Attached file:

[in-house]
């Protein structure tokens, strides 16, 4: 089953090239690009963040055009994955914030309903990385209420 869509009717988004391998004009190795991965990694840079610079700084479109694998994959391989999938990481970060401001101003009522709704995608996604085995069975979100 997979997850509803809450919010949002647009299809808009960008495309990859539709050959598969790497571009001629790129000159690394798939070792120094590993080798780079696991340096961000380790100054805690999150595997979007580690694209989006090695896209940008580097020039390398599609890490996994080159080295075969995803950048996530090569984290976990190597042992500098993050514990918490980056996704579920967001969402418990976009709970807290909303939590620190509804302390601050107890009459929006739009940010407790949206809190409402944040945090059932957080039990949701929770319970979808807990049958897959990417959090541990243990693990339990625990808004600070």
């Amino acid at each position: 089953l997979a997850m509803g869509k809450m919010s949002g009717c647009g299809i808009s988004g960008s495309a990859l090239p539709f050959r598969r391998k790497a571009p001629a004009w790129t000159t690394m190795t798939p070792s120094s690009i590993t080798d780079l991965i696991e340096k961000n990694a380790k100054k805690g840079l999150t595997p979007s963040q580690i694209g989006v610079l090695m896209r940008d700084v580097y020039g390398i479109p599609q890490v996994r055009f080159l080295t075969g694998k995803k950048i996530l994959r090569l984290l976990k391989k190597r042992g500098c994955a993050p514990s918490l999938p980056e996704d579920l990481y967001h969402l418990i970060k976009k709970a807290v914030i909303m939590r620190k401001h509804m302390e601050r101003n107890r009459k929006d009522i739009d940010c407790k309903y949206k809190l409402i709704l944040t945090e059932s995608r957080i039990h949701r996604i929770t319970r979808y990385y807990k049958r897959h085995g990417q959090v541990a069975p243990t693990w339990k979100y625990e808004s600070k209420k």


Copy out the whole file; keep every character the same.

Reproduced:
[in-house]
């Protein structure tokens, strides 16, 4: 089953090239690009963040055009994955914030309903990385209420 869509009717988004391998004009190795991965990694840079610079700084479109694998994959391989999938990481970060401001101003009522709704995608996604085995069975979100 997979997850509803809450919010949002647009299809808009960008495309990859539709050959598969790497571009001629790129000159690394798939070792120094590993080798780079696991340096961000380790100054805690999150595997979007580690694209989006090695896209940008580097020039390398599609890490996994080159080295075969995803950048996530090569984290976990190597042992500098993050514990918490980056996704579920967001969402418990976009709970807290909303939590620190509804302390601050107890009459929006739009940010407790949206809190409402944040945090059932957080039990949701929770319970979808807990049958897959990417959090541990243990693990339990625990808004600070």
């Amino acid at each position: 089953l997979a997850m509803g869509k809450m919010s949002g009717c647009g299809i808009s988004g960008s495309a990859l090239p539709f050959r598969r391998k790497a571009p001629a004009w790129t000159t690394m190795t798939p070792s120094s690009i590993t080798d780079l991965i696991e340096k961000n990694a380790k100054k805690g840079l999150t595997p979007s963040q580690i694209g989006v610079l090695m896209r940008d700084v580097y020039g390398i479109p599609q890490v996994r055009f080159l080295t075969g694998k995803k950048i996530l994959r090569l984290l976990k391989k190597r042992g500098c994955a993050p514990s918490l999938p980056e996704d579920l990481y967001h969402l418990i970060k976009k709970a807290v914030i909303m939590r620190k401001h509804m302390e601050r101003n107890r009459k929006d009522i739009d940010c407790k309903y949206k809190l409402i709704l944040t945090e059932s995608r957080i039990h949701r996604i929770t319970r979808y990385y807990k049958r897959h085995g990417q959090v541990a069975p243990t693990w339990k979100y625990e808004s600070k209420k």